“Mom! Mom! I have something for you!”
It is Jonathan, charging in to my place in the kingdom where I am wrestling with a vacuum cleaner and thinking about scrubbing toilets. He smells like outside and boasts a green smudge on his knee where his jeans used to be.
“These are for you, Mom!” he says, thrusting a beautiful bouquet of spring flowers into my hands. His fingers are grubby because he’s been collecting worms again. They match the muddy spattering of freckles that are just beginning to make their summer pilgrimage across his nose.
Jonathan smiles. “I picked them for you,” he says, using the same phrase he has used every year when the earth wakes up and flowers grow where the snow drifted deep.
The same little hands—bigger now—have picked countless bouquets, and little feet—bigger now—have run up countless steps, eager to share the breathtaking beauty with me.
This time, it is a wild assortment of dainty bluebells, snow-white camellias, restless dandelions, and one cheeky blue pansy from the flowerpot by the back deck. I notice he’s included a few specimens I’ve never seen before.
“Those are from Mrs. Smith’s yard,” he says, pointing to some flowers I hope grow profusely.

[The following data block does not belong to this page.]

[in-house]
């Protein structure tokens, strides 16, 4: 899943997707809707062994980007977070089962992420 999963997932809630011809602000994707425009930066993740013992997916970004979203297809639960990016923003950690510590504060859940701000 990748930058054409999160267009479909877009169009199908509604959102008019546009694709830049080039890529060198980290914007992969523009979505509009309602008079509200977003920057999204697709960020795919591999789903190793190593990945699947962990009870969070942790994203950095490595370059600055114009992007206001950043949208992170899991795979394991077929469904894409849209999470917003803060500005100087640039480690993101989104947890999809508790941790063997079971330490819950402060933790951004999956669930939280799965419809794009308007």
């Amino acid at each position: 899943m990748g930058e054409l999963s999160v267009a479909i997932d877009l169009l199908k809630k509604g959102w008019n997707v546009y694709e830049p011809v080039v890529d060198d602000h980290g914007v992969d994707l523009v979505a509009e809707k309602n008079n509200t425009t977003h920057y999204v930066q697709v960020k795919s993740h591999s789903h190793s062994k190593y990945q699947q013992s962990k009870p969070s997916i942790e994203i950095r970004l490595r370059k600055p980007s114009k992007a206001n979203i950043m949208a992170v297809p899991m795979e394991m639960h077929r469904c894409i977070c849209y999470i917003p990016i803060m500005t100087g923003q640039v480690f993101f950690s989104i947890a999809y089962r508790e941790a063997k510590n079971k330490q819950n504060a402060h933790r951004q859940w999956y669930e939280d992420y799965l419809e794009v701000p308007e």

“They’re beautiful,” I say, and he nods because he knows.
“I’ll put them in a cup!” he says, grabbing the flowers back and charging out of the room.
I come down a minute later to find Jonathan with a jam jar, carefully arranging the flowers so the blue touches the yellow and the pink settles in against the white. “I like arranging flowers,” he says with a shrug, because an eight-year-old boy with a birthday in two days can’t very well say he likes arranging flowers without a shrug that says he doesn’t.
It is beautiful.
I stare at it a moment and marvel. Dandelions and bluebells, a wisp of a white-flowered weed and a pretty pink camellia, all nestle in to the same cut glass jar because they are beautiful to a boy who has not yet been told any different.
I realize I am partial to dandelion bouquets.
A bouquet like that means there is a child in my life who hasn’t been taught what beautiful is, and isn’t. It is the priceless kind, brought in by grubby-handed boys with green smears where their jeans used to be. It is the kind that is selected by sweet-smiled children who forget not to pick the neighbor’s flowers because they are filled up with the happy task of gathering all that is beautiful and bringing it in to the one who is the most beautiful to them in all the world.
A few years from now, the world will try to tell that boy what beauty is, and isn’t. But for now, I have a jam jar on the kitchen table and the dandelions and camellias are keeping company. I have a boy, two days shy of nine, who brings me beautiful flowers because he thinks I am beautiful.
For now, I have a boy who doesn’t know any different.
*100 Beautiful Days of Motherhood: 37